|Labour Market Signals and Indicators - Education Research Paper No. 15 (DFID, 1996, 107 p.)|
1. Major benefits can be derived from relatively small and low-cost improvements in the provision of labour market information (LMI), derived from the more effective uses of labour market signals and indicators.
2. These benefits are only achievable if both demand-side and supply-side organisations have the technical capacity, awareness and the will to make use of LMI in order to improve TVET provision.
3. Such benefits are most likely to be achieved if cooperation and support in the collection and analysis of LMI are obtained from the wide range of intermediate organisations with a stake in a more responsive TVET system.
4. The increasing global significance of the informal employment sector point to the need for decentralised labour market analysis systems and local provision responsive to the sector's changing needs.
5. Preparations for any TVET investment project should include an analysis of the capacity of TVET organisations to make use of LMI. This analysis should incorporate:
- the extent to which institutional autonomy enables curriculum provision to be adjusted to meet labour market needs and income from activities which meet these needs to be retained at institutional level;
- their technical capacity to collect, analyze and interpret appropriate information; and
- their organisational capacity to make use of this information, once analyzed, in planning appropriate curricula and deciding on longer term strategies and investment plans.
6. Where this analysis identifies that training institutions meet the above criteria, they should be supported in five areas:
- awareness of the value of LMI;
- design of appropriate LMI systems;
- training to acquire low cost techniques for collecting LMI;
- training in (and, where appropriate, software for) the analysis and interpretation of LMI; and
- the development of management skills so that LMI might inform institutional policies, improve responsiveness and reform training programmes.
7. Development strategies are required which encourage both employers and government agencies and departments to recognise the benefits to themselves of more responsive training organisations - and the role that the provision of appropriate LMI can play in that.
8. Governmental and other central agencies (such as employer associations) should concentrate on strategies which take account of longer term needs and national global trends, which complement local LMI and provide clear advice and guidance to training organisations.
9. Support should be provided for government and other appropriate agencies in the techniques of collecting, analyzing and interpreting LMI - support focused on the researchers and other technical staff involved in manpower planning and labour market analysis.
10. Support is also required for those with responsibility for using the outcomes of labour market research in order to plan TVET responses to labour market trends and needs.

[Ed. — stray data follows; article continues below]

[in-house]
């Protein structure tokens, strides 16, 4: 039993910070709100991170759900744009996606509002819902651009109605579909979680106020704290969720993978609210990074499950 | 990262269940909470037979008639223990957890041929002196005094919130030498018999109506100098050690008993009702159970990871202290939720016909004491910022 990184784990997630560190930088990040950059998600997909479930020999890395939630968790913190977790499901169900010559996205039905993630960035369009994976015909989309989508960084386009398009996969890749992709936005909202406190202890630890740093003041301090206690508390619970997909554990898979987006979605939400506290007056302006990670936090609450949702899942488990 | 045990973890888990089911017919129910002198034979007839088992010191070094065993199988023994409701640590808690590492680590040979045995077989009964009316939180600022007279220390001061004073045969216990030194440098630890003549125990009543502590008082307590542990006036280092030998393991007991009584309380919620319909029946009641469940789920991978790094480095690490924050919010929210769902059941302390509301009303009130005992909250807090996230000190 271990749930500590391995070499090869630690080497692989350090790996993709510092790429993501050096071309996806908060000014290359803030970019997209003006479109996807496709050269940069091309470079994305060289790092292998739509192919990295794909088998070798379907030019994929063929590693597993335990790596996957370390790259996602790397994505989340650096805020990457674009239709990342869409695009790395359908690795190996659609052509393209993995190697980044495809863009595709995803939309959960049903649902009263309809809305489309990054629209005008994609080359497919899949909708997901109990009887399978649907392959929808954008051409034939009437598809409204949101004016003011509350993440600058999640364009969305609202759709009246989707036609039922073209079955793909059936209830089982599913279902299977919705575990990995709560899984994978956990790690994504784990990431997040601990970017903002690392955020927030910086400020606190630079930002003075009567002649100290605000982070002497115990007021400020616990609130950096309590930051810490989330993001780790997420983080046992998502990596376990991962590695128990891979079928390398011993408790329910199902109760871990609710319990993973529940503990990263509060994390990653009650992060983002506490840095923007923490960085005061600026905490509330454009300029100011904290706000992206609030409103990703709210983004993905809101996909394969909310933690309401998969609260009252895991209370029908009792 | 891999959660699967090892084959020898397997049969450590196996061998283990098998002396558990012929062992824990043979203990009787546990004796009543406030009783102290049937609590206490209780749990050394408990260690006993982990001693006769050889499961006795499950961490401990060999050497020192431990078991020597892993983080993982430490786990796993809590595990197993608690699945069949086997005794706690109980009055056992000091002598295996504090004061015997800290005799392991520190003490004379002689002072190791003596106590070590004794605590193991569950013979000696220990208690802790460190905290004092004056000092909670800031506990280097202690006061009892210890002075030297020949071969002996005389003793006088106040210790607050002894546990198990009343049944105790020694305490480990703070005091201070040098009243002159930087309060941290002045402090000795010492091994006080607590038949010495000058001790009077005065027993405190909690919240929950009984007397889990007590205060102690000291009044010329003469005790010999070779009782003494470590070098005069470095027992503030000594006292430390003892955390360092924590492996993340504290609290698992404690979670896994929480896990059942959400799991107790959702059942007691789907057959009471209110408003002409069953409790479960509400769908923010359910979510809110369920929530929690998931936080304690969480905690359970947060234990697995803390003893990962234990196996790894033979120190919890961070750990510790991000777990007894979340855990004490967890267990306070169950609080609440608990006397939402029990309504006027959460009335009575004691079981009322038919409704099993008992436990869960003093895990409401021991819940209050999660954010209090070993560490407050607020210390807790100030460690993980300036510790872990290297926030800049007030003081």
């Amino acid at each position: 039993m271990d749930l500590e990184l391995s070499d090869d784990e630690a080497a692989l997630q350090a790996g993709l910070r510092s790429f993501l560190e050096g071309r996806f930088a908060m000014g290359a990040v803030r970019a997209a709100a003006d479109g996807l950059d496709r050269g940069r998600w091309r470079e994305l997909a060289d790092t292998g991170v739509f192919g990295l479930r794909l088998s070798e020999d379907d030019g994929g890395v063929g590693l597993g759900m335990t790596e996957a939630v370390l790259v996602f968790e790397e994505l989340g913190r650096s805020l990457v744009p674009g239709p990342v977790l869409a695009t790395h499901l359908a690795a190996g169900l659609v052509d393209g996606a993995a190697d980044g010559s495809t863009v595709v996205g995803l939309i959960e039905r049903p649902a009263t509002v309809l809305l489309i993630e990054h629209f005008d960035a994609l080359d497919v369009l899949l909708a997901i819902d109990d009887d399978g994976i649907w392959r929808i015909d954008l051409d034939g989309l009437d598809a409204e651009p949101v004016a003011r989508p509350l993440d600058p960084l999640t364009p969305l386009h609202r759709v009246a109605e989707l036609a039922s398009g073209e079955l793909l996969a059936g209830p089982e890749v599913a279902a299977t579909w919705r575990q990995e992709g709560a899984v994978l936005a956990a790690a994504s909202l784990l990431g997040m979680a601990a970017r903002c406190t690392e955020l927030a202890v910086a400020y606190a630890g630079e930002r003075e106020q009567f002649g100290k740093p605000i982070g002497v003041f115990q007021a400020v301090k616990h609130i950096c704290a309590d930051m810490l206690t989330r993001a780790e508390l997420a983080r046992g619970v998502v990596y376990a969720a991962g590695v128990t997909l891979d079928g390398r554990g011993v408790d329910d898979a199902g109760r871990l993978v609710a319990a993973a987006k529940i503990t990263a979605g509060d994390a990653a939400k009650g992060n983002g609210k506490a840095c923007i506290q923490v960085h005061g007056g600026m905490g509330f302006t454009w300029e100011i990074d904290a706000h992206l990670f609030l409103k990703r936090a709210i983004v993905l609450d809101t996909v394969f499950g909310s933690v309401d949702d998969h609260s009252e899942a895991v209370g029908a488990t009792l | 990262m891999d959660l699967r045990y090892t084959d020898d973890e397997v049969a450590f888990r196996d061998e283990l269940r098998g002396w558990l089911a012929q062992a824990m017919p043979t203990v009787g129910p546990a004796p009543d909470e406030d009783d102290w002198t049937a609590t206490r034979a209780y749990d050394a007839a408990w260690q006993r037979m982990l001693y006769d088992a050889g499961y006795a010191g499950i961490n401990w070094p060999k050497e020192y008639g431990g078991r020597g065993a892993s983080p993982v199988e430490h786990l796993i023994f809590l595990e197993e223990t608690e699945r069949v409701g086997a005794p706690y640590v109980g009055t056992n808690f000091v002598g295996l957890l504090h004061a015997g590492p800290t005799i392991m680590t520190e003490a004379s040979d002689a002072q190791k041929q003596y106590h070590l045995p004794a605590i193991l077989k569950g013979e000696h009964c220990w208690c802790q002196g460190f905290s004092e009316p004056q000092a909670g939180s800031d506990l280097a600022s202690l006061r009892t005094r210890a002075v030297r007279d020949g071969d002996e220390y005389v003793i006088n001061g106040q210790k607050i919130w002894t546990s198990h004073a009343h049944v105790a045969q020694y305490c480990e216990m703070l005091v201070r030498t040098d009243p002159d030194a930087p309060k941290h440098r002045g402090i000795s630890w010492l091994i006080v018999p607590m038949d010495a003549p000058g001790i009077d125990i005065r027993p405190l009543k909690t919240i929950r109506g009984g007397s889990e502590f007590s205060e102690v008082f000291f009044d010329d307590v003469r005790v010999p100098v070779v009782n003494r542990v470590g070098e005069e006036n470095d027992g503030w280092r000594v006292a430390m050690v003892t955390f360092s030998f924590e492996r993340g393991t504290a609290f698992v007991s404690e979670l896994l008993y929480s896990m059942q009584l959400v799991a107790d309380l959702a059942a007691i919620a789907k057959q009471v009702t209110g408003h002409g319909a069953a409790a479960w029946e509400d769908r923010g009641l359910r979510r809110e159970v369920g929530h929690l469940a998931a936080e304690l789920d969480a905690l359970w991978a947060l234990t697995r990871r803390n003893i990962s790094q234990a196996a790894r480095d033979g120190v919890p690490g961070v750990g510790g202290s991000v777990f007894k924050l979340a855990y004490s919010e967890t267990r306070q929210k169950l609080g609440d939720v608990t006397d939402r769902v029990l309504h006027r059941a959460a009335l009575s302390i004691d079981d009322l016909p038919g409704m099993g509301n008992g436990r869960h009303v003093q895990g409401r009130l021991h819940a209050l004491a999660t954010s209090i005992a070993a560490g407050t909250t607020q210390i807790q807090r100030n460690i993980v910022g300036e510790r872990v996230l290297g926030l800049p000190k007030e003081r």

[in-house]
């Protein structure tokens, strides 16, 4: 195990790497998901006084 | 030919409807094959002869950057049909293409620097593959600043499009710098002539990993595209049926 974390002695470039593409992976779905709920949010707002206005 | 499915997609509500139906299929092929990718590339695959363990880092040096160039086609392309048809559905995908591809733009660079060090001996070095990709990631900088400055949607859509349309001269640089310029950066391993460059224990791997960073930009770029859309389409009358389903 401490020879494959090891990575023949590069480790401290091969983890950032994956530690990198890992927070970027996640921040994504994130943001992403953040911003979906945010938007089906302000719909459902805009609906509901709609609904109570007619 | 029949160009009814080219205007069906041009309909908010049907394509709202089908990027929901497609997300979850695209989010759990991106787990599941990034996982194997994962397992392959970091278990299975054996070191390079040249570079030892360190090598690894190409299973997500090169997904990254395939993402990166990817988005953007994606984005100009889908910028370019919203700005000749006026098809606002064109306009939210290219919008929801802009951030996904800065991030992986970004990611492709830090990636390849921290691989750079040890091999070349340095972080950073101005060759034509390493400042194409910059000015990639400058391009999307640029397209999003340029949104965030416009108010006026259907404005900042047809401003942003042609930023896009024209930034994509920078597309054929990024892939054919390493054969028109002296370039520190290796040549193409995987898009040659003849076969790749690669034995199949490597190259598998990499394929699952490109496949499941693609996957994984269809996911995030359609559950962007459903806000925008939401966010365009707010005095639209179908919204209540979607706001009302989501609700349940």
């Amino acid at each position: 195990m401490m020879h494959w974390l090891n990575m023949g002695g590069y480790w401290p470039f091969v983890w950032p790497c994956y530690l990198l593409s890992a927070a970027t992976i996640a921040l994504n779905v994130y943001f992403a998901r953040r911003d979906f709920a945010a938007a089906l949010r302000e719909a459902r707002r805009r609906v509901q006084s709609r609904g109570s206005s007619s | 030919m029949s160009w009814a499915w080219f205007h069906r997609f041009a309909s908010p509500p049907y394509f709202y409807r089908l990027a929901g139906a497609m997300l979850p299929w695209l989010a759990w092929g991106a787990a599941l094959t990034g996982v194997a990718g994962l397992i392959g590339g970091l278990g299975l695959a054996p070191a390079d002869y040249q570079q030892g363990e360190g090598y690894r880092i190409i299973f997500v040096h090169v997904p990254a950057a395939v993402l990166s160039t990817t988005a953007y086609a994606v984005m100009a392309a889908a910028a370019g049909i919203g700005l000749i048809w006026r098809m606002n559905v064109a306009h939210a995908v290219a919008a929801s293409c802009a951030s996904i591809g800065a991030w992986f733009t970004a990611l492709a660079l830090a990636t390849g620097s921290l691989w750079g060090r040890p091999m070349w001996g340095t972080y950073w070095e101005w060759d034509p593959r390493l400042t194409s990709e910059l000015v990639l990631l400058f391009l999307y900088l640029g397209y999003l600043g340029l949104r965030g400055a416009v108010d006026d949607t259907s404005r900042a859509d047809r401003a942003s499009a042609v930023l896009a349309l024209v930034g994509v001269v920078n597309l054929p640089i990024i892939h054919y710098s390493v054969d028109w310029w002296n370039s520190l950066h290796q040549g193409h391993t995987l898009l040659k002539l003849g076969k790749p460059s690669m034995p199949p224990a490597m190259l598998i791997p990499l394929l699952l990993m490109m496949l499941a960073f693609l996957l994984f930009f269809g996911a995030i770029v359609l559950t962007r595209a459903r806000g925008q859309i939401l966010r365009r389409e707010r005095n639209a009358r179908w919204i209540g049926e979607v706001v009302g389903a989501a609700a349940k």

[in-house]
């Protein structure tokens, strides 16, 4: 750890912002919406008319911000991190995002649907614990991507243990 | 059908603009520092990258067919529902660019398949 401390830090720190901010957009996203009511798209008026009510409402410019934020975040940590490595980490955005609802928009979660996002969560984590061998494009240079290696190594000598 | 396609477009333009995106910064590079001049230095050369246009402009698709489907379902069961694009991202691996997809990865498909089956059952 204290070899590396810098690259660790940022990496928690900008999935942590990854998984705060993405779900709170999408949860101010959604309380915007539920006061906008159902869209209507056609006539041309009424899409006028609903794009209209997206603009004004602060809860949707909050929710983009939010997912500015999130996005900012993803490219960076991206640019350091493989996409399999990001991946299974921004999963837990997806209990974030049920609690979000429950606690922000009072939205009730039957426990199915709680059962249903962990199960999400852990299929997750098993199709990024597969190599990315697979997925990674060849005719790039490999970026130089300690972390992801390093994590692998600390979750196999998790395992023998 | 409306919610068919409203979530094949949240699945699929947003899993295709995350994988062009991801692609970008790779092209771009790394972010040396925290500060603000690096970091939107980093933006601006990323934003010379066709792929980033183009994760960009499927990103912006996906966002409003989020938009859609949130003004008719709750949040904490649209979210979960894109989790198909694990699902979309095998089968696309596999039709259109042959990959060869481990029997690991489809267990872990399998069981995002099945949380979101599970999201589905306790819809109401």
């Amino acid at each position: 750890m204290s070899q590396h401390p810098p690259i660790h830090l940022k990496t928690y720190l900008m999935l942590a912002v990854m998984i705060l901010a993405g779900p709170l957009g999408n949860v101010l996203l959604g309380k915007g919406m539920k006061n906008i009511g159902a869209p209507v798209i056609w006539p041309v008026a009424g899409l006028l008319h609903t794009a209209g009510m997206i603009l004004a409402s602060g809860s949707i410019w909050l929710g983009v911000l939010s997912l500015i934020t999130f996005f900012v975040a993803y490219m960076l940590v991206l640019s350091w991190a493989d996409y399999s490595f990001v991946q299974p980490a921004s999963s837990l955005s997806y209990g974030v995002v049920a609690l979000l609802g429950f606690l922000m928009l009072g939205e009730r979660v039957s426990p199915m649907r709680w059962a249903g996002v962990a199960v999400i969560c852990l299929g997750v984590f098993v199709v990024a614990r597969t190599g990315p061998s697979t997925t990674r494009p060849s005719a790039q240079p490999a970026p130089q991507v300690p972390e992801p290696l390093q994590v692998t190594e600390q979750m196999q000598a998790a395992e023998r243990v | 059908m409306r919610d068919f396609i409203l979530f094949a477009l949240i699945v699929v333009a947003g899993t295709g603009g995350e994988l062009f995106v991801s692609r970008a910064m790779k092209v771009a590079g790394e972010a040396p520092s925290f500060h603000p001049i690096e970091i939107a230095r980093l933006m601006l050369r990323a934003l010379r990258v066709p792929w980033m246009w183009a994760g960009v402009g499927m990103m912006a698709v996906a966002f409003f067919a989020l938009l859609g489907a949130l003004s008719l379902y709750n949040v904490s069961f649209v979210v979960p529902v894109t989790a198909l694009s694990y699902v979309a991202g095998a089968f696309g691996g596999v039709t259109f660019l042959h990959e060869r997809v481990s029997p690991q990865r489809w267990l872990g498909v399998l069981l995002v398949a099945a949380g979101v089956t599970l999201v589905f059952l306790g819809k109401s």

11. The wide variety of central organisations currently collecting LMI should be strongly encouraged to work together in coordinating efforts, avoiding duplication and sharing outcomes. Where appropriate, a labour market research unit, independent of specific government departments, should be promoted as the most effective means for coordinating existing initiatives.
12. Training provision should include the skills required for efficient data collection using both qualitative and quantitative methods. Training in suitable sampling techniques should increase the reliability (and perhaps reduce the collection costs) of both qualitative and quantitative data. Training in qualitative techniques should include newspaper scanning in terms of job opportunities and wage levels, the effective uses of key informants, the informal gathering of market intelligence, and forecasting techniques based on scenarios projected from national and international policies and trends.
13. Training is required, not only in the use of the appropriate computer technologies but also in those analytical skills which can bring together diverse signals and indicators and draw from them meaningful trends and conclusions. Training programmes for staff from different countries involved in the processing and interpretation of data can reveal the extent to which the skills and approaches promoted through such training are transferable across different national systems.
14. Access to new data analysis technologies in terms of both hardware (computers and networks) and software (data analysis packages) can, when accompanied by relevant training. shorten analysis times and help countries leapfrog some of the barriers arising from insufficient technical staff with statistical skills.
15. Aid projects should include strategies which influence, support and educate decision makers in the uses of LMI. These should include placements, work shadowing and study visits.
16. Consultants working in and with TVET institutions should work to develop good links with employers and their associations and train local staff to gather labour market intelligence which contributes to the curriculum development processes.